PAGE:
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Nooning in Florida, A Poem

The Atlantic Monthly


The morning sun that opened up
  Its disk of grand auroral flower,
As well as the tiny buttercup
  And tamarind clocks that mark the hour,
Now sleeps through all the midday calm
  In furrowed field and grassy meadow,
Or glimmers on the pine and palm
  That stand foot deep in pools of shadow.

The lizard turns from green to mauve,
  Expands his pouch, and bobs, and settles;
The water-lilyís fingered glove
  Half closes on its disk of petals;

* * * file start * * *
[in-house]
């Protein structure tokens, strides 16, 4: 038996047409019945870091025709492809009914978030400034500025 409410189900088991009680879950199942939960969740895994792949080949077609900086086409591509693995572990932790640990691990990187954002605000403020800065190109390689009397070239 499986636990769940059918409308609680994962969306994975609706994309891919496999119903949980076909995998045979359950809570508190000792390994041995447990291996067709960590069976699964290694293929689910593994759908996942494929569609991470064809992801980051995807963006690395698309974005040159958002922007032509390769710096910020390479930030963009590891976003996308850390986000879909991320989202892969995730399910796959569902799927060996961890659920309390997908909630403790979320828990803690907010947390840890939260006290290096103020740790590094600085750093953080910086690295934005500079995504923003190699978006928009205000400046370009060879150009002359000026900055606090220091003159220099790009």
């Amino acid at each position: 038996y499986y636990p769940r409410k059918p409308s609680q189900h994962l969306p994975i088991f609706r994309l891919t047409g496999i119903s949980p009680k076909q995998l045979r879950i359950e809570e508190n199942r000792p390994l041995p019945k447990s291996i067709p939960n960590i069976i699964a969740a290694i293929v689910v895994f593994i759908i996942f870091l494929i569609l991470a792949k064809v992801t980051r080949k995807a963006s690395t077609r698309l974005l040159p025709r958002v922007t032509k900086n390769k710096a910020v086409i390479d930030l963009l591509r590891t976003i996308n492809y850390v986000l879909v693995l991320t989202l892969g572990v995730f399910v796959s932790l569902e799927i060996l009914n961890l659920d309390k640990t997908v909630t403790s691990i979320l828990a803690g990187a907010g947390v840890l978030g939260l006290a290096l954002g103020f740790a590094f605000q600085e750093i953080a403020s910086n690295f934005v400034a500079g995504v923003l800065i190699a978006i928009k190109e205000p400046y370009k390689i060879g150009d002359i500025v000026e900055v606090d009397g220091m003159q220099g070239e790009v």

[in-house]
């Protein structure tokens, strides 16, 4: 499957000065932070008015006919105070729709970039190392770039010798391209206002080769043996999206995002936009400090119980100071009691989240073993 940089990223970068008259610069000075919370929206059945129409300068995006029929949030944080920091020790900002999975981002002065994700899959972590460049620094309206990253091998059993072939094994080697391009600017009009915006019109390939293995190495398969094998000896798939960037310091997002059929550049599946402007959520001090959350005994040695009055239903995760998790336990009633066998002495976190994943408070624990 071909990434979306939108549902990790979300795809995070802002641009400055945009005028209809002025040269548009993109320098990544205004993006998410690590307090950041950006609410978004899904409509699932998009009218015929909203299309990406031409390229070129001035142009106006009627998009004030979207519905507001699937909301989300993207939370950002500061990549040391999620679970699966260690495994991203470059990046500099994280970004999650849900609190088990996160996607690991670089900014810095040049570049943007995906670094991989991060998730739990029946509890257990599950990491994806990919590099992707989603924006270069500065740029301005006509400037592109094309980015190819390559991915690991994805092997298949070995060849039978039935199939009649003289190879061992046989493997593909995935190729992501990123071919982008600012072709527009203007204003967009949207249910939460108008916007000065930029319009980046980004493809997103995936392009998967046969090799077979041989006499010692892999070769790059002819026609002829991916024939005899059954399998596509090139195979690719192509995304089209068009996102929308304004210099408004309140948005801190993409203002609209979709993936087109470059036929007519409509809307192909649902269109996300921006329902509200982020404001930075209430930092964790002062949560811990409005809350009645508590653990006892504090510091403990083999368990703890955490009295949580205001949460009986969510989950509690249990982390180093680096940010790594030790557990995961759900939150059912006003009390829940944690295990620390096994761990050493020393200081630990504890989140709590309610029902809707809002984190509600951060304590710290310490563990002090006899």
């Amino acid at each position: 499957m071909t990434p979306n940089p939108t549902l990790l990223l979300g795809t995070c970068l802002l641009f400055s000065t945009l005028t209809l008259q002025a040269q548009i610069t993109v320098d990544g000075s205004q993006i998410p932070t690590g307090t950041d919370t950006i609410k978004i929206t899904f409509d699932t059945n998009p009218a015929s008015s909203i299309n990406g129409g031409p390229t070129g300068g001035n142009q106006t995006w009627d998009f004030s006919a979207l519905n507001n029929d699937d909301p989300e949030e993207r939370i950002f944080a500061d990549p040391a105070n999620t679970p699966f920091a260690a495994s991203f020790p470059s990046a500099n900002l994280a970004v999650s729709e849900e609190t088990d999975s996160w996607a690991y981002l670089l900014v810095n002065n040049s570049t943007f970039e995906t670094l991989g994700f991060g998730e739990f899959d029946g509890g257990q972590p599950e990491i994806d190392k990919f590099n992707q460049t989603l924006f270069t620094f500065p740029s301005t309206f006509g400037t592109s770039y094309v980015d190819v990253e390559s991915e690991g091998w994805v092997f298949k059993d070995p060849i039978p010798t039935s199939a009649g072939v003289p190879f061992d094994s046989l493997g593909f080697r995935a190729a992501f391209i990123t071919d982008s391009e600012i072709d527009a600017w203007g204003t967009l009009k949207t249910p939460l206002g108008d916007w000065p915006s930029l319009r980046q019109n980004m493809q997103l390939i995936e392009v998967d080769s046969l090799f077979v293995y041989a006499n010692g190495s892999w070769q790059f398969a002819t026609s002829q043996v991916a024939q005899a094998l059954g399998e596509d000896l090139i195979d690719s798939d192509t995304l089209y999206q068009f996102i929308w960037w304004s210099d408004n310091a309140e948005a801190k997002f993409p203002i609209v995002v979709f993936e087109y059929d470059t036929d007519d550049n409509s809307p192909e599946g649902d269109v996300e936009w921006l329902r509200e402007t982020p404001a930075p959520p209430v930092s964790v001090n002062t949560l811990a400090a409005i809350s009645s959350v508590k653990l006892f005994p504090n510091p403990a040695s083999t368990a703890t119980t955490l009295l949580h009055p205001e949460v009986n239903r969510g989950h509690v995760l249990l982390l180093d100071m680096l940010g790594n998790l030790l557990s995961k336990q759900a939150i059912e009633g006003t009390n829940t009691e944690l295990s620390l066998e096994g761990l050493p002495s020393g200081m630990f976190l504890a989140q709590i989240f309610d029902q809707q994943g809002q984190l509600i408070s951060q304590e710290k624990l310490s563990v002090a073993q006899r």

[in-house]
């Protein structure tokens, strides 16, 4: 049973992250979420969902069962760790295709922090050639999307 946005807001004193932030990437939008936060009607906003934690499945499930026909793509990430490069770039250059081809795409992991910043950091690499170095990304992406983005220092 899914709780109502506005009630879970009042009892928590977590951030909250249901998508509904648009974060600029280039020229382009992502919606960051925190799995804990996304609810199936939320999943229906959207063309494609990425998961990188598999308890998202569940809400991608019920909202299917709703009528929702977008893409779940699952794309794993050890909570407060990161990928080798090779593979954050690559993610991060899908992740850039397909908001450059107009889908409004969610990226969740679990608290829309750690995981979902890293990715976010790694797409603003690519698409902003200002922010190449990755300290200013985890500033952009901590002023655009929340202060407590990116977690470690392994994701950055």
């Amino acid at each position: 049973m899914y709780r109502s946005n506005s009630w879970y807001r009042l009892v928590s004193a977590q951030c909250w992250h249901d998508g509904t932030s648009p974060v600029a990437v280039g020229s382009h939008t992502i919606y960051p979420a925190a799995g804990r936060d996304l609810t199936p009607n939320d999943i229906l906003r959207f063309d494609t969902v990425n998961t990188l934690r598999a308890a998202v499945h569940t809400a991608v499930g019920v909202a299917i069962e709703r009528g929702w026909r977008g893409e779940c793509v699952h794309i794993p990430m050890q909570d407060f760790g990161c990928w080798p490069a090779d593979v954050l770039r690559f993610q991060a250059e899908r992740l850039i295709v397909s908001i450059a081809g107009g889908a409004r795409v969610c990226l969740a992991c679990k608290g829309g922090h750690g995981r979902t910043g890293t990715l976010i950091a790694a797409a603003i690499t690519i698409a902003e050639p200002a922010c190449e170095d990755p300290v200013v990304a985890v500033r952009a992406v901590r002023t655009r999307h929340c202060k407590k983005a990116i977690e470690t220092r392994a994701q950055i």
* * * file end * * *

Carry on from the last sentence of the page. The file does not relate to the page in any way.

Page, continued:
The yellow goats-beard goes to sleep;
  The aster nods; the salvia dozes;
The fuchsias wink, and try to keep
  Awake, among the sleepy roses,

Till musing memory shifts the scene;
  A drowsy shadow passes over:
I see the fields of Northern green,
  And smell the musk of Northern clover.
Out of the orchards, drawing near,
  I hear the tired axles creaking,
And I know the wheat is in the ear—
  I hear the whetted scythe a-speaking.

So, summer dozes North and South
  From frosty lake to southern champaign,
And greedy bees, about her mouth,
  Suck honey all the harvest campaign:
While I lie here, in drowsy ease,
  The languid airs about me swooning,
Lulled by the songs of hives of bees,
  In beds of phlox and heartís-ease, nooning.

by Will Wallace Harney.

Excerpt from: Harney, Will Wallace. "Nooning in Flordia"
The Atlantic Monthly, Feb. 1874, Volume 33, Issue 196, pg. 165


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